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Ariège Author

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  1. Been busy writing, Sweet dix-sept! Just emerging from the woodwork and dipping a toe into the forum. Keep up those exclamation marks!!!
  2. Just finished a thriller set in the valleys around Bagnères-de-Luchon by French author Bernard Minier. Originally called Glacé, it was a bestseller in France and is now available in English as The Frozen Dead (interesting title change!). It's a decent thriller but for me his take on the Pyrenees as a brooding, sinister place filled with menace was fascinating in that it's so far removed from my own portrayal of the area as majestic, inspiring and filled with life. Well worth a read.
  3. A bit late to this but I'm a massive Seamus Heaney fan. And I have to disagree with you, NormanH (not something I would normally do!), as I think it is precisely his disregard for structure that appeals! As for music...his poems are infused with a lyricism that merits reading them regardless of the amazing content. But they need to be read aloud.

    On top of all that, he was the kind of bloke you could imagine having a pint with. Totally grounded despite his amazing talent and international fame.

    Like I said, I'm a massive fan!
  4. Not that simple - the car stalled on the ramp up into the top of the ferry when boarding and wouldn't start again. But the good news is, it started no problems this morning and they are on their way...phew. Coming from a rain soaked west of Ireland, they were determined to get their holiday in France, even if it meant two weeks in Roscoff while the car was fixed!

    Thanks all for the help.
  5. Cheers Russethouse! I've got the number for a garage nearby and have called them to say there might be a call for their expertise in the morning...fingers crossed it starts. Failing that, my parents get a holiday in Brittany!
  6. My parents are on their way to France from Ireland and their car won't start. The problem happened on the boat and they will most likely need a mechanic/garage when they land tomorrow morning (Thurs 6th June). Any locals out there in the Roscoff area who can offer a recommendation?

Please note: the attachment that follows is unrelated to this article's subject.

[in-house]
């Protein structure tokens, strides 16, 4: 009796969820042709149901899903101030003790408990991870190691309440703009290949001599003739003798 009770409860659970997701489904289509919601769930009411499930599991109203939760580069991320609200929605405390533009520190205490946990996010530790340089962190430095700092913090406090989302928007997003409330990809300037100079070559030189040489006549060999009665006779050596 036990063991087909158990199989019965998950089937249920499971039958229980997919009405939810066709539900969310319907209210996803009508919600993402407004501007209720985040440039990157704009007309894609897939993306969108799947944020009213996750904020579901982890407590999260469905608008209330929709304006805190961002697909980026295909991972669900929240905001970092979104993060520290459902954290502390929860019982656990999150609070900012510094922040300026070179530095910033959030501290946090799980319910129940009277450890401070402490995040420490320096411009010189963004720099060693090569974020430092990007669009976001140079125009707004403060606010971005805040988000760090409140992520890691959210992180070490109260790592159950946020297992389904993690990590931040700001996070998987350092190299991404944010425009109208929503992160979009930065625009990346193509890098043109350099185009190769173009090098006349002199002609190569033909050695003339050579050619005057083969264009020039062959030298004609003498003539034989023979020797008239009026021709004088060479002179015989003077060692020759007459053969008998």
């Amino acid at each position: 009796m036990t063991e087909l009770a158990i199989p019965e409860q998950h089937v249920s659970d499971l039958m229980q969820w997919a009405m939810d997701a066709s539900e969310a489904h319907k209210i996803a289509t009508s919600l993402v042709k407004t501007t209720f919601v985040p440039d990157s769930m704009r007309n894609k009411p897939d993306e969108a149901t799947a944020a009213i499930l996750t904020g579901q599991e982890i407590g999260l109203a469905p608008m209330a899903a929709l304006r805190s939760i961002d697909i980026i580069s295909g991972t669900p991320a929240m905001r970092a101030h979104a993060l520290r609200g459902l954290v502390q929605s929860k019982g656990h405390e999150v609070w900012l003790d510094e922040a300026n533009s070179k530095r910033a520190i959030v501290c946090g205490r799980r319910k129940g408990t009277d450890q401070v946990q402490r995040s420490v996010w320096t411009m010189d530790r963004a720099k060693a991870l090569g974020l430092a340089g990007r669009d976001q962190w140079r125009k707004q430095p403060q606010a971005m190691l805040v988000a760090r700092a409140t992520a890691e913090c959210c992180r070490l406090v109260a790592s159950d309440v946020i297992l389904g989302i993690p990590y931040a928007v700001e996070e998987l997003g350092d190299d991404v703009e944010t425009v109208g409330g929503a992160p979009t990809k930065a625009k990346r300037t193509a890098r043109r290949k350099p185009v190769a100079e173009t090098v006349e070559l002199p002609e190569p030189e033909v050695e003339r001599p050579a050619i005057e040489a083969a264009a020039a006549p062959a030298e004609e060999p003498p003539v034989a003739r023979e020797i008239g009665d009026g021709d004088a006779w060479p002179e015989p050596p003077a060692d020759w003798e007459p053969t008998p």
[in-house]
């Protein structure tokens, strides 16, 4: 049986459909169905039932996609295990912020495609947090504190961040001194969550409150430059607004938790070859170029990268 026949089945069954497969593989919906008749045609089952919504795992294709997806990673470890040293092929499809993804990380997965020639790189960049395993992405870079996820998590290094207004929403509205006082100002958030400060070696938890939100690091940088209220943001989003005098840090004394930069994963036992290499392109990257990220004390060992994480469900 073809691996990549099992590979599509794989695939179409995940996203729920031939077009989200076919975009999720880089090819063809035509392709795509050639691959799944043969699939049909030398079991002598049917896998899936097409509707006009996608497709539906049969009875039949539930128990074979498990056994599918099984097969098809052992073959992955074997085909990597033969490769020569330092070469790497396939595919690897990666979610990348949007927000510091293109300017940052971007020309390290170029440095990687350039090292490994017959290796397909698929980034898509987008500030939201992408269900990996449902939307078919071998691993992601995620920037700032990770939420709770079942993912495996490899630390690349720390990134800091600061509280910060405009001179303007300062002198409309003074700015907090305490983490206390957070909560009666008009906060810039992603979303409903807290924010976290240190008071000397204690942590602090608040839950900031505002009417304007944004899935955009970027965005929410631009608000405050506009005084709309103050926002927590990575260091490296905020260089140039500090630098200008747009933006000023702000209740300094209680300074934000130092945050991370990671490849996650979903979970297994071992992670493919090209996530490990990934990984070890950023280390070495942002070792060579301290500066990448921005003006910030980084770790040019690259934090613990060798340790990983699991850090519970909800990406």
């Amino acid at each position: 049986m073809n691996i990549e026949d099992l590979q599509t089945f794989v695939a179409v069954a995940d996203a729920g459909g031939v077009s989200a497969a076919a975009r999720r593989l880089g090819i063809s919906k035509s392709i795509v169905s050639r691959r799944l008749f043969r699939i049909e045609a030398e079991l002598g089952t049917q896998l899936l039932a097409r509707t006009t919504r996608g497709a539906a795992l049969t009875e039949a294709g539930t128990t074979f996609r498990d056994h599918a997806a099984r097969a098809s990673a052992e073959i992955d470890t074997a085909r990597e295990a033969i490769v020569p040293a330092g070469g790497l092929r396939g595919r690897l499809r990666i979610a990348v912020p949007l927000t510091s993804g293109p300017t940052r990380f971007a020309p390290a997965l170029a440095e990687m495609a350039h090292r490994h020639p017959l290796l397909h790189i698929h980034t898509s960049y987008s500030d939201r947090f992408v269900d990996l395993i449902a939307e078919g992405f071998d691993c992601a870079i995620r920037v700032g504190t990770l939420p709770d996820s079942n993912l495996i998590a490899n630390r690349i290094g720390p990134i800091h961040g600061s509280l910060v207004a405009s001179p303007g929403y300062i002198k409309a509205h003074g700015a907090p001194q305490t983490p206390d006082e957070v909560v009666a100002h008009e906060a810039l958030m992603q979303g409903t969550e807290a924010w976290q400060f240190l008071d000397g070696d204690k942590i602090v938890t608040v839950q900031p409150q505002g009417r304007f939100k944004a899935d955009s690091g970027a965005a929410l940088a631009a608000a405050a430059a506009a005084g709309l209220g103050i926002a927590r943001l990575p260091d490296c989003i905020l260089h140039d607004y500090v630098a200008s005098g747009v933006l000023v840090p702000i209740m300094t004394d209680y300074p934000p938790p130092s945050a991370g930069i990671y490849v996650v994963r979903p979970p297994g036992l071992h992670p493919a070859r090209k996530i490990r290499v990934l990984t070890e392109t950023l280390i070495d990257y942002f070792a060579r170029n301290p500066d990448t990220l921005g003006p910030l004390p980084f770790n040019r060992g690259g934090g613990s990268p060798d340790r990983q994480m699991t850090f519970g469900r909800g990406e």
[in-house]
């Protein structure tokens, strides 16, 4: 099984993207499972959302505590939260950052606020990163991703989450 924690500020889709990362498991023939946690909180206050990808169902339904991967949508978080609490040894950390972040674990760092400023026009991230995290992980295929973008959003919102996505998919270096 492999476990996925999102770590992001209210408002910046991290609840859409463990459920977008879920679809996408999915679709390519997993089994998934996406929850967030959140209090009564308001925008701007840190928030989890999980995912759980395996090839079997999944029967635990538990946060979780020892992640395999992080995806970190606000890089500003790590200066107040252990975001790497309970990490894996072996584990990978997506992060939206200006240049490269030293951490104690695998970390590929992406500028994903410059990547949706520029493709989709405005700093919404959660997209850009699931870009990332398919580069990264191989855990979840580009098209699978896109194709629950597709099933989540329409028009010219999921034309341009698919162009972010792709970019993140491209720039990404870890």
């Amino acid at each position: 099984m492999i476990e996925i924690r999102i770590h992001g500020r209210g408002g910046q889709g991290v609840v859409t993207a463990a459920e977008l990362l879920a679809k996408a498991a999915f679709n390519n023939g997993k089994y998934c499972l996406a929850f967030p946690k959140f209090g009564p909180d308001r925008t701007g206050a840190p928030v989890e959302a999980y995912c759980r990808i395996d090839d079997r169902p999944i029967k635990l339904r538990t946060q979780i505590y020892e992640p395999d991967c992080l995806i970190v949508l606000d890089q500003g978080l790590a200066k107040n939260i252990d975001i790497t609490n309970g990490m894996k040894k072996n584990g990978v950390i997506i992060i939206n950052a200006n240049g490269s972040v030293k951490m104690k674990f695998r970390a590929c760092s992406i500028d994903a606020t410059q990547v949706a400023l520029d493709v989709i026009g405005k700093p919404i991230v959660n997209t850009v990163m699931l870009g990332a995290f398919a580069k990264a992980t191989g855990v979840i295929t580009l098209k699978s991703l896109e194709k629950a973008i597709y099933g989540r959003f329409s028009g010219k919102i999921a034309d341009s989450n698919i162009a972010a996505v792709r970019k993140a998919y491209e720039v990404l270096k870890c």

Thanks!

  7. It doesn't take long to read and is so evocative. Hope you enjoy it!
  8. Just finished this lovely tale of...The President's Hat (by Antoine Laurain, translated/published by Gallic Books). It's set in 1980s France and follows the impact of the President's lost head attire upon those who come across it. Very whimsical. Very French. Perfect read for a grey day!
  9. Thanks for posting the link, Sweet17 - although describing the monarchy as a 'holy cow' could land you in the same Mantel boat!!

    I had read the article and agree that while some of Ms Mantel's language could have been better chosen, she is making an interesting point - but yes, takes a while to get there. Nothing new there then!

    And while I can't claim to know the author personally, I've met a lot of booksellers who have had the pleasure of meeting her and all of them thought she was wonderful. Arrogant never came into the equation. Given some of the stories I hear about diva writers and their behaviour at book signings, this makes a change.

    So it makes me think that no insult was intended. And I guess we'll never know if it was taken...

  10. Gulp - I've got that on my to-read pile! Will give it a go anyway. But think I'll rip through a Martin O'Brien first to give me some relief.
  11. I think it's a measure of the book that I agree with you both! The style certainly jarred in places - sporadic use of dramatic-style dialogue for one - but Sweet17 is right that Mantel manages to portray the very heart of the revolution from several personal perspectives. One of those books that stays with you for a long time. And also an advocate for getting an e-reader! It's a heavy tome.
  12. Anyone else read A Place of Greater Safety by Hilary Mantel? It focuses on the French Revolution and the Reign of Terror. I've just emerged from it - it's a huge book - and would love to know what others think.
  13. Excellent thread! I'm with Chancer in that the bibliothèque was my first port of call. I started with books aimed at young children and found the stories so much more philosophical than you would get in comparative literature in the UK. The librarian also gave great recommendations. Right - off to make a note of all the suggestions on here... thanks all!
  14. I've just got back from 3 days working at the France Show in London and had the pleasure of meeting Kate Mosse (author of aforementioned Citadel) which reminded me of this thread...Did you ever discover the title of the book, Chrissie? Would love to know!
  15. I'm a bit late coming to this but could you mean Citadel by Kate Mosse? It's set in and around the Carcassonne area during WWII and she's a big enough name to be interviewed on the TV!
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